HMRC’s hopes of high quality data from tax havens may be in vain

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According to an HMRC press release issued yesterday that announced new obligations on tax evaders if they were to avoid tax geared penalties of up to 200% of the sum evaded:

Tax evaders are set to face tough new sanctions under plans detailed by HM Revenue and Customs today.

The proposals will mean that those who do not come forward and pay outstanding taxes from offshore investments and accounts, could face even tougher penalties of up to three times the tax they try to evade, and increase their risk of potential criminal charges.

HMRC will be even better able to target evaders from October 2016, when it starts to receive an unprecedented amount of data on those with offshore accounts in the Crown Dependencies and Overseas Territories – one year ahead of even more data coming in from across the globe, when the Common Reporting Standard comes into force.

Let me be clear that I welcome the penalties.

I also welcome the suggestion that evaders must cooperate with the supply of information to reduce their penalty charges.

My question here is about the press release. HMRC say they will receive unprecedented data flows from tax havens in the near future, but then anything is better than not a lot. My concern is that this data will not be of much use.

I know tax haven authorities are now meant to have put in place arrangements to ensure that they can identify the beneficial ownership of companies and trusts so that information on sums earned via these entities can be linked to persons living in other jurisdictions, like the UK. But the question has to be asked as to whether they have really done this.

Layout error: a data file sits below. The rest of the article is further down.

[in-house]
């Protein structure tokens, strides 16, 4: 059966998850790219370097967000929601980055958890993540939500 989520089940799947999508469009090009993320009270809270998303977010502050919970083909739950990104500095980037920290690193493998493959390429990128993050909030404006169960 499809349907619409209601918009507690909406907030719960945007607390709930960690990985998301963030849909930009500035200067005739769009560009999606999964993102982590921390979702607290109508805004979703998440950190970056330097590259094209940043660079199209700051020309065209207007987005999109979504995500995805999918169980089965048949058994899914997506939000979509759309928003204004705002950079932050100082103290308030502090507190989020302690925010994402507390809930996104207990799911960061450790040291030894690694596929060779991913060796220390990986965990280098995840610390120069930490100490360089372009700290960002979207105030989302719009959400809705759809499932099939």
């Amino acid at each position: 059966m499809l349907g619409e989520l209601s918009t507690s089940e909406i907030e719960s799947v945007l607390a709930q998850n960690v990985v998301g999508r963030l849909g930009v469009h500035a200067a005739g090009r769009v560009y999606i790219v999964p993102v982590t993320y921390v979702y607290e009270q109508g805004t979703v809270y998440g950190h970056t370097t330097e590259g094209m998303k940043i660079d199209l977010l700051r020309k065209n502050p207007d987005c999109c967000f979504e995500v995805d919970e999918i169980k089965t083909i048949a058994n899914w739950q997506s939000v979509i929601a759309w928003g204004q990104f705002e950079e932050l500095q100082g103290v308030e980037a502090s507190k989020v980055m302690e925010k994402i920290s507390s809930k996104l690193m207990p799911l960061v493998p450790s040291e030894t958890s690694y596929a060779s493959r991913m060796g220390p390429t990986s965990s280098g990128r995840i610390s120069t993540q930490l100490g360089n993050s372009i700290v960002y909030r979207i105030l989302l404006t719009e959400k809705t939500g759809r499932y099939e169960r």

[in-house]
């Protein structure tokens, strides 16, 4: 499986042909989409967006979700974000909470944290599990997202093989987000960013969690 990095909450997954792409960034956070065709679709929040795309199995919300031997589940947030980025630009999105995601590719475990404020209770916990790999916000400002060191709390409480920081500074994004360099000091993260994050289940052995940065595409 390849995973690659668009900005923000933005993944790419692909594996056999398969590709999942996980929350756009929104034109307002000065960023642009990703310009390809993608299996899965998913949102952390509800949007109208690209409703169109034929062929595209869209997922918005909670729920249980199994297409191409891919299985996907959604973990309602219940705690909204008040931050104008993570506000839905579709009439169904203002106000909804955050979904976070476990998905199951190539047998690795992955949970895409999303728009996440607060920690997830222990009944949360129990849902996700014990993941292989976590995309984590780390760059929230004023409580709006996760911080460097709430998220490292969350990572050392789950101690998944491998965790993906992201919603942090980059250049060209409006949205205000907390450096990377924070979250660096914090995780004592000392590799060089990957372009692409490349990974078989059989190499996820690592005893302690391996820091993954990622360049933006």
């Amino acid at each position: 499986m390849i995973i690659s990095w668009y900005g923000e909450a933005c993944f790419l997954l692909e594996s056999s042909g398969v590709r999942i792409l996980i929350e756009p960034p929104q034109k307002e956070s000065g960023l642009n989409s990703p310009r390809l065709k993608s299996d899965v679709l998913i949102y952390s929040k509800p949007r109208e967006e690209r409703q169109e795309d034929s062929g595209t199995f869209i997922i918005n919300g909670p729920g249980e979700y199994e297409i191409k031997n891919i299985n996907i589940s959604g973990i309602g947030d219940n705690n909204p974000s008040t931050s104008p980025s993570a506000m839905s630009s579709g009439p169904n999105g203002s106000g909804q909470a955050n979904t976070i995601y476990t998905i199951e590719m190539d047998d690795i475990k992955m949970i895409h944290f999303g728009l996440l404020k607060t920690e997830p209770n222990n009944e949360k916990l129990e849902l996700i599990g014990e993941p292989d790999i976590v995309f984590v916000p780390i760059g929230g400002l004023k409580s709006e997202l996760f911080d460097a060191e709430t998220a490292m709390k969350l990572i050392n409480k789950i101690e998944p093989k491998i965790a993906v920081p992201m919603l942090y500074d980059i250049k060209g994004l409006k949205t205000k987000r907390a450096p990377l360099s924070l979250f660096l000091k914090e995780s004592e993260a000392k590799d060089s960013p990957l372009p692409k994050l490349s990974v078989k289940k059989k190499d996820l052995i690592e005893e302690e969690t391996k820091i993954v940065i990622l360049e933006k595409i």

I know there is evidence that their systems may be better than those in the UK but that again is not much reassurance. As I have long argued the information on beneficial ownership in the UK is like an honesty box arrangement: those with nothing to hide will supply the data and those who do not not want to tell can simply say the system dies not apply to them, give no data and no one will ever investigate to check whether that claim is right or wrong.

Can we really be sure that offshore arrangements are much better than this? And how will we ever know when these places absolutely refuse to have verified public registers of the beneficial ownership of companies and trusts recorded within their jurisdictions?

My suspicion is that data quality from tax havens will be poor at best. After all, those using tax havens aren't noted for their honesty and the organisations that help them aren't noted for their love of helping tax authorities.

We have made steps forward in information exchange but without public scrutiny of this data I have low expectations of this new regime. HMRC may huff and puff. They may even add to their tally of just thirteen offshore prosecutions since 2009. But real progress requires good data, and only real transparency will help deliver that.

The tax haven problem is a long way from being solved as yet.